Marconi may someday go down as society’s greatest monster, and it probably won’t have anything to do with his place on Italy’s Fascist Grand Council — although in retrospect, that’s not a strong resume builder. While the radio streamlined information and gave us Orson Welles’ inaugural episode of “Punk’d,” its current standing in our world is as a fledgling, near-obsolete medium.
Between television, iPods and the Internet, radio needs to work hard if it wants to get noticed, and too often, that means getting desperate. Across the AM dial, the fourth-string receiver managing to catch radio’s Hail Mary pass is the talk station, and whether it’s Limbaugh or Stern, politics or a morning zoo, talk excels in only one area: shooting itself in the foot.
The latest sonic marksman to pull an on-air Plaxico Burress is Green Bay’s own Jerry Bader. Bader, whose program on WTAQ is followed by Rush Limbaugh and Sean Hannity — the ‘27 Yankees have nothing on that line-up — is a conservative personality who tackles tough issues like Obama’s health care plan and whether children should still learn cursive in school.
On Oct. 26, following news that Lt. Gov. Barbara Lawton was dropping out of the gubernatorial race due to personal reasons, Bader used “sources” to claim that a lesbian love affair forced the lieutenant governor to step away. It was a salacious story, inducing both gossip and a whirlwind of high-fives among conservatives and teenage boys. Yet once the initial noise died down, we were left with nothing more than a rumor spewed by a radio blowhard. Within a day, Bader backed down, stating he “lost confidence in the sources that provided information yesterday.” And naturally, Lawton dismissed it, suggesting it was an “outrageous lie.”
Uh oh. If you’re going to accuse a prominent public figure of being both a disloyal wife and a switch-hitter, you need to be sure your sources are accurate. Bader’s apparently weren’t, and now he’s on a two-week leave wondering whether his quick mouth will cost him his job.
Bader got what was coming and shouldn’t expect much sympathy — he shouldn’t expect another WTAQ paycheck, either. Unlike other notable radio controversies, such as Don Imus’ Rutgers fiasco or the Minnesota guys who said that Magic Johnson faked AIDS, Bader’s claim was not simply a glib, offensive lapse of rationality. He heard a story, reported it as a member of the media and was dead wrong. When it comes to disseminating information with a potentially damaging impact, you can’t be dead wrong.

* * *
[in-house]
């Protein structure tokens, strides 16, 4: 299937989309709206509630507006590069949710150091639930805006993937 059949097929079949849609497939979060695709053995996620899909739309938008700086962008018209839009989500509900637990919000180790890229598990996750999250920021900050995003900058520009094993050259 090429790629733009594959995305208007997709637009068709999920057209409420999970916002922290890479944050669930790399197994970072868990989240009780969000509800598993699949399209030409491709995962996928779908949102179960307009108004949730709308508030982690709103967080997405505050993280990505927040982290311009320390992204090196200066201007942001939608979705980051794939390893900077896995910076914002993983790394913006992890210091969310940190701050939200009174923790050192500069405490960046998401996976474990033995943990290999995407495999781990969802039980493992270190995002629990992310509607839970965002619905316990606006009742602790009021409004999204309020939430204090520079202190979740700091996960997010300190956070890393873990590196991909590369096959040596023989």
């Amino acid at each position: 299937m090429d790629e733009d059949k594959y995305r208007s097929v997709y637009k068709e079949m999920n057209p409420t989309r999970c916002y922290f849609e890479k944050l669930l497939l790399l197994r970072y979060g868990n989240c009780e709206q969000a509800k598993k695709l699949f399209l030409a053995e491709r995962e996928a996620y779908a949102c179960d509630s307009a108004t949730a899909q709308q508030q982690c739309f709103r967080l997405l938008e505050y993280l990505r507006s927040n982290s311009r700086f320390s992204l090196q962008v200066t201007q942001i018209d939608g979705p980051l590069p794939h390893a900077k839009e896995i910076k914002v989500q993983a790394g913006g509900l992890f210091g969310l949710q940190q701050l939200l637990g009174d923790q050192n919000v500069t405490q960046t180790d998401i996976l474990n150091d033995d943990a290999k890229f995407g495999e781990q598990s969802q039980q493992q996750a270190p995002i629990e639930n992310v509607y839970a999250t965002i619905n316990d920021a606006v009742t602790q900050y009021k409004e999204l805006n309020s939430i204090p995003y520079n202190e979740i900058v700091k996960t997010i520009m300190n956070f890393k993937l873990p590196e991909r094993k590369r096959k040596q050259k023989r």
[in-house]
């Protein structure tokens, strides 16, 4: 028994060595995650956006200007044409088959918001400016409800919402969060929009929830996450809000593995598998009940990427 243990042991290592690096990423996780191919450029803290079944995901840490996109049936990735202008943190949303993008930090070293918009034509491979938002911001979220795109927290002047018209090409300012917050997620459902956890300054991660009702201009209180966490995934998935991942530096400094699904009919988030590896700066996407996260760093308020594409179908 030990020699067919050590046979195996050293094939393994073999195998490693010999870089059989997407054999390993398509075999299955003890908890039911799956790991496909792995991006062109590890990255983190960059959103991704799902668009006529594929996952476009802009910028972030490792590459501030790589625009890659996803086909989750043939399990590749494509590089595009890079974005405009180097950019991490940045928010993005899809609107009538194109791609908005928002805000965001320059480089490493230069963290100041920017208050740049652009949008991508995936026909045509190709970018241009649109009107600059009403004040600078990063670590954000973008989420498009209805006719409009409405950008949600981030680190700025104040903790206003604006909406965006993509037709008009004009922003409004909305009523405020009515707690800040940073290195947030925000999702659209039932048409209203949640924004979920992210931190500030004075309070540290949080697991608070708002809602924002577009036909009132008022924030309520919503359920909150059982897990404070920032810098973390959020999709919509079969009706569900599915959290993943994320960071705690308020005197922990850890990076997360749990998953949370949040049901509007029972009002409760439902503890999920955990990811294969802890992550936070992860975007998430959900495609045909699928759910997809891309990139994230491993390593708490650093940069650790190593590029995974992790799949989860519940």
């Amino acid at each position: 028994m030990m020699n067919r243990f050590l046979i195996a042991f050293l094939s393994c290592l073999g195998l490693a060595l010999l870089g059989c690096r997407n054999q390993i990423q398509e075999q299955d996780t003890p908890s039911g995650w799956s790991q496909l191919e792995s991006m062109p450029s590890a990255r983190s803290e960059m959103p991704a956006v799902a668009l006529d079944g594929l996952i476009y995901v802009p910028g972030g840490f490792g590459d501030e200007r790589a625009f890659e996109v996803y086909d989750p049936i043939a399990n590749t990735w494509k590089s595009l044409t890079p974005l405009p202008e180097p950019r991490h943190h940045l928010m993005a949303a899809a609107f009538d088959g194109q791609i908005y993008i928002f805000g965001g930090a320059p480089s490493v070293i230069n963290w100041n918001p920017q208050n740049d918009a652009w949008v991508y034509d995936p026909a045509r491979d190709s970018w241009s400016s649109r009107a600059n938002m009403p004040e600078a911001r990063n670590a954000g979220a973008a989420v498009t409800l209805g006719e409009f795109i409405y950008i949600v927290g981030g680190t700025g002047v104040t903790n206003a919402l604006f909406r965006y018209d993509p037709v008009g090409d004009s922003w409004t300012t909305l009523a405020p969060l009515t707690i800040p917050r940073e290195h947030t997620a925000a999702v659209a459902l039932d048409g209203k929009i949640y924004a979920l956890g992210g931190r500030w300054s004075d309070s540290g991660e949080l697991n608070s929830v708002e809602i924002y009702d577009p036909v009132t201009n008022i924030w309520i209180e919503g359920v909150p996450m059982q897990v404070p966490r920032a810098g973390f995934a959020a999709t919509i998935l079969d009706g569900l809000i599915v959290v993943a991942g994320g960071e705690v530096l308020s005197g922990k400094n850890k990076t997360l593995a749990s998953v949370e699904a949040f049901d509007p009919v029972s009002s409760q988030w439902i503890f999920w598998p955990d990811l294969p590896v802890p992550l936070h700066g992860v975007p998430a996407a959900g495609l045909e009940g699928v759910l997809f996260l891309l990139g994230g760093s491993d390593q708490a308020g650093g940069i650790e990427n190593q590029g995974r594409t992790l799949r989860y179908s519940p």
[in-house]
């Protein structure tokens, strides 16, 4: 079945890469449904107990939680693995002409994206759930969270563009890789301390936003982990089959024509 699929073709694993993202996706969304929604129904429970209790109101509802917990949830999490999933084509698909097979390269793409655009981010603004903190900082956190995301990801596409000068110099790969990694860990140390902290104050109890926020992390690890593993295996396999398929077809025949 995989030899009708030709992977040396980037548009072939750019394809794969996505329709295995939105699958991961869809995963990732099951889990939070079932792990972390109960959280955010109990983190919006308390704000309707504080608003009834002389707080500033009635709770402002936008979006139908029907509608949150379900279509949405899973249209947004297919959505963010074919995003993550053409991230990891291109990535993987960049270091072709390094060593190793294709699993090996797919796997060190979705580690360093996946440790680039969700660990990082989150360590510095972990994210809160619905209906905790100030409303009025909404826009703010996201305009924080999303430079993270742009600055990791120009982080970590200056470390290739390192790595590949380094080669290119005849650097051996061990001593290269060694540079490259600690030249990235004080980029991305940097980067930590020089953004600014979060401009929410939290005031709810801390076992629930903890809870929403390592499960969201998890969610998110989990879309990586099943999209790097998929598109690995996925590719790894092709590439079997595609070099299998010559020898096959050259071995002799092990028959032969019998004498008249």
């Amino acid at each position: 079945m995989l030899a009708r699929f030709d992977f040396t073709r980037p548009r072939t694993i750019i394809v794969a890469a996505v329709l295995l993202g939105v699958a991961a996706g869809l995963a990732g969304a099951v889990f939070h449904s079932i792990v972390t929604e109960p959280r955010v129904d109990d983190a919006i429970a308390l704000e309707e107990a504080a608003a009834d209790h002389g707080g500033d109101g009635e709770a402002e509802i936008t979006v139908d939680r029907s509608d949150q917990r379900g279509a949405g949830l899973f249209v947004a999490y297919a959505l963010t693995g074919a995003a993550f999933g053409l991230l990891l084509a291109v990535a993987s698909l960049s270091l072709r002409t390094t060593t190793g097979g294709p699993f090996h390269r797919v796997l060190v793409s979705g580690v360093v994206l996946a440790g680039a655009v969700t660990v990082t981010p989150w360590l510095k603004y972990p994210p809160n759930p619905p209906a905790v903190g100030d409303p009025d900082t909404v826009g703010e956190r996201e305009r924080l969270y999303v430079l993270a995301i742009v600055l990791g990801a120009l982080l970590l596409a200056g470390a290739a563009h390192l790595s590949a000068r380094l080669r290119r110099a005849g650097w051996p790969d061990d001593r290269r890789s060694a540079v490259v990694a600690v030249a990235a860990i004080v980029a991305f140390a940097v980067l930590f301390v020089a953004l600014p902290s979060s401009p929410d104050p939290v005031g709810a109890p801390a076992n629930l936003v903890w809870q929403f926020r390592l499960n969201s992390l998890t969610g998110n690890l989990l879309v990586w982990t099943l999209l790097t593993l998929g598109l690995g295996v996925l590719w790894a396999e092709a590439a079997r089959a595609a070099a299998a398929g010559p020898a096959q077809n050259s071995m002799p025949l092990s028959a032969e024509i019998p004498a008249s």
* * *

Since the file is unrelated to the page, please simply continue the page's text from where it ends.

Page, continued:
But this isn’t all his fault. Ultimately, his actions are fairly predictable given the current state of radio. Like the kid on the playground whose 15 minutes of fame came courtesy of a short-term fascination with Crazy Bones, he’s going to step it up to get the schoolyard to appreciate him again. Maybe it’s eating rocks for money or swearing in front of teachers, but whatever the act, it’s going to be self-destructive.
This is where radio stands. Its days of dominating the market are long dead, and as new forms of media chip away at its dwindling influence, the last line of sound wave soldiers are going down in a firestorm of hyperbole and libel. When Limbaugh argues that he’s not part of the mainstream media, he’s right, but it’s not because of some liberal ideology; it’s because people no longer care about radio.
Of course, it’s not dead yet, and judging by the people whose voices saturate the airwaves, I doubt it’ll accept euthanasia any time soon. But even though it often represents nothing more than angry rambling and the same three Lil Wayne songs over and over again, it’s important not to tune out completely. After all, if no one were listening to Bader that day, we would’ve had a harder time substantiating what a half-wit he is. But try not to make a habit of it. We have TV for a reason.
Sean Kittridge (email@example.com) is a senior majoring in journalism.